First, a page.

Institute for Justice and Democracy in Haiti

Threats, Harassment and Intimidation Against Attorney Mario Joseph

Institute for Justice & Democracy in Haiti, October 3, 2012

I.  Introduction

Human Rights Lawyer Mario Joseph is the Managing Attorney of the Bureau des Avocats Internationaux (BAI), a public interest law firm in Port-au-Prince, Haiti. Over the past year, he has been subject to an escalating series of threats, harassment and intimidation, culminating in a September 29, 2012 claim by the recently-removed chief prosecutor of Port-au-Prince that he was fired for refusing to comply with an order to illegally arrest Attorney Joseph and close the BAI. Attorney Joseph has received threats periodically throughout his career, including enough in 2004 to generate an Amnesty International action alert. But the current intimidation appears more organized, more persistent and more closely linked to the Haitian government than previous incidents. This memorandum describes the BAI’s politically-sensitive human rights work and details the incidents of threat, harassment and intimidation against the BAI and Attorney Joseph.

 

II.  Politically-Sensitive Human Rights Work

          A.    Jean-Claude Duvalier Prosecution

The BAI represents eight victims in the case against former Haitian dictator Jean-Claude Duvalier. From Mr. Duvalier’s return in January 2011 until the inauguration of President Martelly on May 14, 2011, the BAI also provided support to government prosecutors building the case. The Martelly Administration, which includes Jean-Claude Duvalier’s son Nicolas as a Counselor, and has had several Ministers who are the sons of Ministers under Mr. Duvalier, has not pursued the prosecution. In November 2011, the government prosecutor recommended dropping all charges against Mr. Duvalier, and in February 2012, the Investigating Judge dismissed all of the political violence charges against Mr. Duvalier. The BAI has appealed this dismissal.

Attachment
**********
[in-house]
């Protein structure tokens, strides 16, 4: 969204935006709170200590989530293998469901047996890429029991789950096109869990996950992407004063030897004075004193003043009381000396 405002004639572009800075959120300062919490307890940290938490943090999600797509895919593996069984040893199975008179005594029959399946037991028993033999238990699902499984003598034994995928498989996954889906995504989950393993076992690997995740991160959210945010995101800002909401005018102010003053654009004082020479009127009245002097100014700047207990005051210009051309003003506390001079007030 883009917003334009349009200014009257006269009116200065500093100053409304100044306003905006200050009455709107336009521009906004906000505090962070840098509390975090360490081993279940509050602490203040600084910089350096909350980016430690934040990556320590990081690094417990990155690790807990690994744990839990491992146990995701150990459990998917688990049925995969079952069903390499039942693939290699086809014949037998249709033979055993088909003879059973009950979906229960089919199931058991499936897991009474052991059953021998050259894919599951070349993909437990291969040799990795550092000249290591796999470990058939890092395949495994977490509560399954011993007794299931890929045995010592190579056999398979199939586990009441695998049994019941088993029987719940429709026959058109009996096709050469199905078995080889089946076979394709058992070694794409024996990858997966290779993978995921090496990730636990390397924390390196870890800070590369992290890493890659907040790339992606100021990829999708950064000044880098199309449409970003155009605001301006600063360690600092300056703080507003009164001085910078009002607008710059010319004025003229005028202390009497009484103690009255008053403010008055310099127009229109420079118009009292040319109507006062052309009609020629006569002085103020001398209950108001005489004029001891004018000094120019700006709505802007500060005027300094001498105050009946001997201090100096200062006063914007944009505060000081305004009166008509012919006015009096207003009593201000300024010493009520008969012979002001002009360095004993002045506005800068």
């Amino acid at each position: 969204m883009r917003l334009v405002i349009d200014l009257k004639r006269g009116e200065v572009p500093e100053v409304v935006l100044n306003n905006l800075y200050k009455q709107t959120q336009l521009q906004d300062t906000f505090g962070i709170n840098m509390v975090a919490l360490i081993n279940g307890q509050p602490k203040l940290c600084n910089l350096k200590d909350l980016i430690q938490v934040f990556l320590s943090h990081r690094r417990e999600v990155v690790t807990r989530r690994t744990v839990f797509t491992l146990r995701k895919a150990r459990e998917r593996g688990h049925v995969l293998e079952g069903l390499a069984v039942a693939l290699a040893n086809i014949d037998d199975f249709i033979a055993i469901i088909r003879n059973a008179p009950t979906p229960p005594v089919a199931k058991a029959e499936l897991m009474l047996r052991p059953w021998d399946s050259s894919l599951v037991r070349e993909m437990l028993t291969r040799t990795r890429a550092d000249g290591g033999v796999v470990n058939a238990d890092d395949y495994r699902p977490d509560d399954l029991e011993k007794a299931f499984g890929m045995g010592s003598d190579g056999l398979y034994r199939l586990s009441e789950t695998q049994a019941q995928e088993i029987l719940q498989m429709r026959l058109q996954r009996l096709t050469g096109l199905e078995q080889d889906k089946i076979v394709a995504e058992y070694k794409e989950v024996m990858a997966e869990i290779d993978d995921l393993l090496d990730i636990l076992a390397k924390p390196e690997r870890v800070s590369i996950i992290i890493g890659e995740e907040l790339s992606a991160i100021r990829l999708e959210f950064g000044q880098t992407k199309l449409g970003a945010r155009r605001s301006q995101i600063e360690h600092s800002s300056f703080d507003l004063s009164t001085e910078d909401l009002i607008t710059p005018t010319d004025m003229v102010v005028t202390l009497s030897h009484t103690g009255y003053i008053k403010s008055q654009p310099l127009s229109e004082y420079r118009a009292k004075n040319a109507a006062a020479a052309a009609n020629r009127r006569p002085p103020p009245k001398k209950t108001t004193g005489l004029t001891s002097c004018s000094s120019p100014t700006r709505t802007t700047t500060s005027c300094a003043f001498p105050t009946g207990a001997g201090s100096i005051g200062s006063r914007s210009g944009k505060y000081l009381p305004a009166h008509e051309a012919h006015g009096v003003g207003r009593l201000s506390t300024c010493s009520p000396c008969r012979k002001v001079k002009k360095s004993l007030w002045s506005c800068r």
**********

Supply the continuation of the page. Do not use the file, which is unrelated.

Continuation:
B.    Defending Government Critics

The BAI represents several grassroots organizations that engage in peaceful protests against a range of current government policies and against the renewal of the mandate of the United Nations Stabilization Mission in Haiti (MINUSTAH). The BAI provides legal advice, organizing assistance, a venue for press conferences (the BAI office hosts two or more press conferences in an average week), and where necessary, legal assistance. One of these organizations, MOLEGHAF (Move­ment for Lib­erty and Equal­ity by Haitians for Fra­ter­nity) organizes a weekly demonstration for economic justice outside Haiti’s Ministry of Social Affairs. On June 19, 2012, police arrested two MOLEGHAF leaders at the demonstration. One leader was accused of breaking a window of a government vehicle, the other was arrested after he protested the first arrest. MOLEGHAF members insist that they did not attack any vehicles, and the government never presented any evidence that the arrested leader damaged a vehicle. Nevertheless, the two spent over two months in Haiti’s National Penitentiary without ever being formally charged, before their August 30 provisional release. The BAI represented MOLEGHAF leaders in court, hosted press conferences and prepared articles criticizing their persecution.

          C.    Human Rights Reporting